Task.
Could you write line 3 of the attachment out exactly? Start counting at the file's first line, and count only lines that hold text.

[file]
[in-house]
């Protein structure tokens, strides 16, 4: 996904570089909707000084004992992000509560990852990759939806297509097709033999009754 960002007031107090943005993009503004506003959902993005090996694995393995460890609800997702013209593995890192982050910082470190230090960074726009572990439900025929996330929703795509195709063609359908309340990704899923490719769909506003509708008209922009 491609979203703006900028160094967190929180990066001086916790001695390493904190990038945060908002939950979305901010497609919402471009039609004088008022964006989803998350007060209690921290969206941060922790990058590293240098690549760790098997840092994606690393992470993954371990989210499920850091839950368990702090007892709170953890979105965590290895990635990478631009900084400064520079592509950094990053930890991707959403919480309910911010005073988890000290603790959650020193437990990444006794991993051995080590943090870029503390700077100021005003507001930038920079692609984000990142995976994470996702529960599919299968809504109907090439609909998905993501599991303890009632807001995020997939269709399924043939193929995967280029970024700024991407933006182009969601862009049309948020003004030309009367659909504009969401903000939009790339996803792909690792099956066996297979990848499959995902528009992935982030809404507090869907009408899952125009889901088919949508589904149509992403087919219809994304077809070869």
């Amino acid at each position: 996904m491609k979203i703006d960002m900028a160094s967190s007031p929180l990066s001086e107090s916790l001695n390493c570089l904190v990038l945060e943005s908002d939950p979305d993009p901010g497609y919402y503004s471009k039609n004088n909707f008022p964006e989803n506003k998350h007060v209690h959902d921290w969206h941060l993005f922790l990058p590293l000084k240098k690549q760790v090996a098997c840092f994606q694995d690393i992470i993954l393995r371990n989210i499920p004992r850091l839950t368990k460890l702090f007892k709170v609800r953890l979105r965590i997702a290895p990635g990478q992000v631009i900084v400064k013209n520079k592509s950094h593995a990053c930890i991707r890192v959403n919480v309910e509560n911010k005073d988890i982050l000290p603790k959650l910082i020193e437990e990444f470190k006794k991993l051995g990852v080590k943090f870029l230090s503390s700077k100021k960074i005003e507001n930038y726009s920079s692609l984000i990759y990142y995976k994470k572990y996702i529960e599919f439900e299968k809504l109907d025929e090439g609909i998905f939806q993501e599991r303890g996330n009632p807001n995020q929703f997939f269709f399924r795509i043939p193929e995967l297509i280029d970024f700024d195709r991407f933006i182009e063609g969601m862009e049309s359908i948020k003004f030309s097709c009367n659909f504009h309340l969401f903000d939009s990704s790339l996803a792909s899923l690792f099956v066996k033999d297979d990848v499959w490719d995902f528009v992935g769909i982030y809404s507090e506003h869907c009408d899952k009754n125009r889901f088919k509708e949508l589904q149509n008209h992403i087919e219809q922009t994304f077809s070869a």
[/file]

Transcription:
């Amino acid at each position: 996904m491609k979203i703006d960002m900028a160094s967190s007031p929180l990066s001086e107090s916790l001695n390493c570089l904190v990038l945060e943005s908002d939950p979305d993009p901010g497609y919402y503004s471009k039609n004088n909707f008022p964006e989803n506003k998350h007060v209690h959902d921290w969206h941060l993005f922790l990058p590293l000084k240098k690549q760790v090996a098997c840092f994606q694995d690393i992470i993954l393995r371990n989210i499920p004992r850091l839950t368990k460890l702090f007892k709170v609800r953890l979105r965590i997702a290895p990635g990478q992000v631009i900084v400064k013209n520079k592509s950094h593995a990053c930890i991707r890192v959403n919480v309910e509560n911010k005073d988890i982050l000290p603790k959650l910082i020193e437990e990444f470190k006794k991993l051995g990852v080590k943090f870029l230090s503390s700077k100021k960074i005003e507001n930038y726009s920079s692609l984000i990759y990142y995976k994470k572990y996702i529960e599919f439900e299968k809504l109907d025929e090439g609909i998905f939806q993501e599991r303890g996330n009632p807001n995020q929703f997939f269709f399924r795509i043939p193929e995967l297509i280029d970024f700024d195709r991407f933006i182009e063609g969601m862009e049309s359908i948020k003004f030309s097709c009367n659909f504009h309340l969401f903000d939009s990704s790339l996803a792909s899923l690792f099956v066996k033999d297979d990848v499959w490719d995902f528009v992935g769909i982030y809404s507090e506003h869907c009408d899952k009754n125009r889901f088919k509708e949508l589904q149509n008209h992403i087919e219809q922009t994304f077809s070869a």